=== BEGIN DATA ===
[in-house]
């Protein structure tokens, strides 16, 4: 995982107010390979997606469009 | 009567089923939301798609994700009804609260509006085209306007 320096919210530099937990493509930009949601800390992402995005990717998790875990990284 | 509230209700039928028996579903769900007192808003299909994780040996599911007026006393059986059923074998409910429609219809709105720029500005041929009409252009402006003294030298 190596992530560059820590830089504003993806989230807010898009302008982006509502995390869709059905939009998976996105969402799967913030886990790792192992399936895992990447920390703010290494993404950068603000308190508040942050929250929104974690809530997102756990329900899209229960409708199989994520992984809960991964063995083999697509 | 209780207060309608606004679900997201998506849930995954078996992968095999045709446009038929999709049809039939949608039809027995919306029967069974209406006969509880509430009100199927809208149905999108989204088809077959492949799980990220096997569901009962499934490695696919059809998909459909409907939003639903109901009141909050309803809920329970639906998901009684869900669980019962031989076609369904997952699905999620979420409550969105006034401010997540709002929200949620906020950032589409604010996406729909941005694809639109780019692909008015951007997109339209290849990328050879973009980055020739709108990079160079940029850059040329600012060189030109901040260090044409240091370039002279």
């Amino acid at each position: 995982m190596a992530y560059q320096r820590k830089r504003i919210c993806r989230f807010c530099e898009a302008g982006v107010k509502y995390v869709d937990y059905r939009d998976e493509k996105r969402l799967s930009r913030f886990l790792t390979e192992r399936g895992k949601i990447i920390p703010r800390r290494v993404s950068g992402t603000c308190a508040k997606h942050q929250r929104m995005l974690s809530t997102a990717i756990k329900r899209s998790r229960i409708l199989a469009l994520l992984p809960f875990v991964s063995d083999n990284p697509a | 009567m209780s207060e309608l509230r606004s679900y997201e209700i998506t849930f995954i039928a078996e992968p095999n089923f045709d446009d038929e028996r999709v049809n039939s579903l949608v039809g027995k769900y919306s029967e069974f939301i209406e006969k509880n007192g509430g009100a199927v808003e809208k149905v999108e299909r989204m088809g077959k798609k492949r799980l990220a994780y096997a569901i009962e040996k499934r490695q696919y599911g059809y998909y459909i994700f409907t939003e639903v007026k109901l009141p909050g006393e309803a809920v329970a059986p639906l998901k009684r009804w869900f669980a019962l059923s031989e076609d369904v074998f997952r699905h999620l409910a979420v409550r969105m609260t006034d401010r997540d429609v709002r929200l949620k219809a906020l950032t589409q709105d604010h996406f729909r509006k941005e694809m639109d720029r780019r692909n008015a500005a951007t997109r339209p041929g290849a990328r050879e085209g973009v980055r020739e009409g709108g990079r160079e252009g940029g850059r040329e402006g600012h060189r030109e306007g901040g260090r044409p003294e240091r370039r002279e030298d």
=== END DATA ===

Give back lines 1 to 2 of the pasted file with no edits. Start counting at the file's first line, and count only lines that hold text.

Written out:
[in-house]
């Protein structure tokens, strides 16, 4: 995982107010390979997606469009 | 009567089923939301798609994700009804609260509006085209306007 320096919210530099937990493509930009949601800390992402995005990717998790875990990284 | 509230209700039928028996579903769900007192808003299909994780040996599911007026006393059986059923074998409910429609219809709105720029500005041929009409252009402006003294030298 190596992530560059820590830089504003993806989230807010898009302008982006509502995390869709059905939009998976996105969402799967913030886990790792192992399936895992990447920390703010290494993404950068603000308190508040942050929250929104974690809530997102756990329900899209229960409708199989994520992984809960991964063995083999697509 | 209780207060309608606004679900997201998506849930995954078996992968095999045709446009038929999709049809039939949608039809027995919306029967069974209406006969509880509430009100199927809208149905999108989204088809077959492949799980990220096997569901009962499934490695696919059809998909459909409907939003639903109901009141909050309803809920329970639906998901009684869900669980019962031989076609369904997952699905999620979420409550969105006034401010997540709002929200949620906020950032589409604010996406729909941005694809639109780019692909008015951007997109339209290849990328050879973009980055020739709108990079160079940029850059040329600012060189030109901040260090044409240091370039002279």